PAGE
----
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The Animals in Us – We in Animals

Edited By Szymon Wrobel

In art and literature, animals appear not only as an allegoric representation but as a reference which troubles the border between humanity and animality. The aim of this book is to challenge traditional ways of confronting animality with humanity and to consider how the Darwinian turn has modified this relationship in postmodern narratives. The subject of animality in culture, ethics, philosophy, art and literature is explored and reevaluated, and a host of questions regarding the conditions of co-existence of humans and animals is asked: Should discourse ethics now include entities that initially seemed mute and were excluded from discussions? Does the modern animal rights movement need a theology, and vice versa, is there a theology that needs animals? Are animals in literature just metaphors of human characters, or do they reveal something more profound, a direction of human desires, or a fantasy of transgressing humanity? This book provides answers and thus gives a new impetus to a so far largely overlooked field.
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Reviving Biophilia: Feeling Our Academic Way to a Future with Other Animals


Mary Trachsel


The experience of animality, common denominator of human and nonhuman animal life, is the core concern of Animal Studies. An interdisciplinary project whose methodological spectrum embraces both experiential and observational ways of knowing, Animal Studies poses both moral and scientific questions and pursues both academic and activist goals. By training multiperspectival attention upon the experience of animality, Animal Studies can and does cultivate what environmental philosopher Arne Naess first theorized as “deep ecology.” Sociobiologist Edward O. Wilson hypothesizes a biological capacity for deep ecological thinking, an aesthetic and affective responsiveness to nature that he calls “biophilia.” By allying biophilia with biology, Animal Studies can focus the power of both naturalism and natural science upon today’s looming environmental threats to animality in its many earthly forms, including our own.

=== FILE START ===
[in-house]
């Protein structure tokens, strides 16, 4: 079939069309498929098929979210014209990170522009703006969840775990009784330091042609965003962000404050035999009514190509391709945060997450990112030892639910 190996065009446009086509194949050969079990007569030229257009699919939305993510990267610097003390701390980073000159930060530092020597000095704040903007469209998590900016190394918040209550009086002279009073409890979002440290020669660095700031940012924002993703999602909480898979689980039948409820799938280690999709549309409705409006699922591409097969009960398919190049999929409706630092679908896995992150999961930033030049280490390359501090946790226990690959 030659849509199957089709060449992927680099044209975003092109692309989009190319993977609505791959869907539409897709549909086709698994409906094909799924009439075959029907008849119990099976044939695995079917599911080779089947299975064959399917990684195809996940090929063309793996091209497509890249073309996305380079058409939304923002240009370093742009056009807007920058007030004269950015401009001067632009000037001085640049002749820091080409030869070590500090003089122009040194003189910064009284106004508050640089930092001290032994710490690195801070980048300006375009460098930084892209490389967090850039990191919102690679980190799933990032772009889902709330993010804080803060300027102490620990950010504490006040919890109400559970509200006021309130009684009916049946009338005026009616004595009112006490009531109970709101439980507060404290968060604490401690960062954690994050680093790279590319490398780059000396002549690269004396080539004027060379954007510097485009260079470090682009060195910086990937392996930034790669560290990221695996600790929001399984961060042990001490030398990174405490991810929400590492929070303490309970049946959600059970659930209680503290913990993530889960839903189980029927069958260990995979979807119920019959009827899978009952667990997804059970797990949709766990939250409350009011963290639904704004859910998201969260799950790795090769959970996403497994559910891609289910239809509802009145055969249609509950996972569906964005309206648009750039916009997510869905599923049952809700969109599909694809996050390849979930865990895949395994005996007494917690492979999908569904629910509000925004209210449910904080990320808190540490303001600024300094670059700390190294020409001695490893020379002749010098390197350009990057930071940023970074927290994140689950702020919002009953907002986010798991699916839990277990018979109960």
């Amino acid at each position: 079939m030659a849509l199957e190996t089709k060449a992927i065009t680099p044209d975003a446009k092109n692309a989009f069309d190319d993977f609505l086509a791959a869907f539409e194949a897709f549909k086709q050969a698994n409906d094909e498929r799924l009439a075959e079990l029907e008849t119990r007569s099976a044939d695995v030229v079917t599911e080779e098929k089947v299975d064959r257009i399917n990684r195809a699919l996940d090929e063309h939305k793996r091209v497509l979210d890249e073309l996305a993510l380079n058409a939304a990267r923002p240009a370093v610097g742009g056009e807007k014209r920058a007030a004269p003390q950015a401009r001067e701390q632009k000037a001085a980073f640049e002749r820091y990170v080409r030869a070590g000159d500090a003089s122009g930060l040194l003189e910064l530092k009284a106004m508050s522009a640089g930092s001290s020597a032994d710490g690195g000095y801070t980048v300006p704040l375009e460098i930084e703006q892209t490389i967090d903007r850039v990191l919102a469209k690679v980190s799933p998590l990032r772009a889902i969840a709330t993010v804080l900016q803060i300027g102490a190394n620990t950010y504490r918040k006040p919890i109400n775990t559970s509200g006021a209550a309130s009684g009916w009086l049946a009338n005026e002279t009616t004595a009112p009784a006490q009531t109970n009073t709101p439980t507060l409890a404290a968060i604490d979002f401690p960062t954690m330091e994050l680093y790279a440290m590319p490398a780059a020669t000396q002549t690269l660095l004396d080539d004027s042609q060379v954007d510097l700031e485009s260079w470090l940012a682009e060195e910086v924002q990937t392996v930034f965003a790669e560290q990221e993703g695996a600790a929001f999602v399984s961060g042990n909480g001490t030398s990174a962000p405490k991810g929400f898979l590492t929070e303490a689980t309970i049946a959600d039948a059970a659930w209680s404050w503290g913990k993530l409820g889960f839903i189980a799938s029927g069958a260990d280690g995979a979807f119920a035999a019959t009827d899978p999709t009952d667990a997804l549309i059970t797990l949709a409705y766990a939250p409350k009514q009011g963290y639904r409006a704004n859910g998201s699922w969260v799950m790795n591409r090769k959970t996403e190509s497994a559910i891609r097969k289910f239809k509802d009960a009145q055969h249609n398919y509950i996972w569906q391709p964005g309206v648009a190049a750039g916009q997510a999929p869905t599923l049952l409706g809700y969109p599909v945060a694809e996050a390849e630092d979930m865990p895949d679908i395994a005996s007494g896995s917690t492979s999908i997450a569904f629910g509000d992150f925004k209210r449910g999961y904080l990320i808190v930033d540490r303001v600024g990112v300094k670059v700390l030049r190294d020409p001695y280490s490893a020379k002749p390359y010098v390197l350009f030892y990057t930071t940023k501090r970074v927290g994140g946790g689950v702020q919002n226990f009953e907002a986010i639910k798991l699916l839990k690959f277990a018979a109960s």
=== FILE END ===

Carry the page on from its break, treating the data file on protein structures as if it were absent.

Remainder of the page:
biophilia; naturalism; relational ethics; human uniqueness; deep ecology; Animal Studies; Edward O. Wilson.

1.  Experiencing Animality: Biophilia as an Organizing Principle of Animal Studies

The title of this collection of papers asks us to think of animality as an identity we can know through first-person, daily experience as well as third-person observation. This inclusion of daily experience as a valid way of knowing animality requires us to practice ways of knowing that our academic training often discourages. In the U.S., most academic worksites deliberately exclude or strictly regulate the presence of nonhuman animals on their premises and thus limit the human experience of animality...

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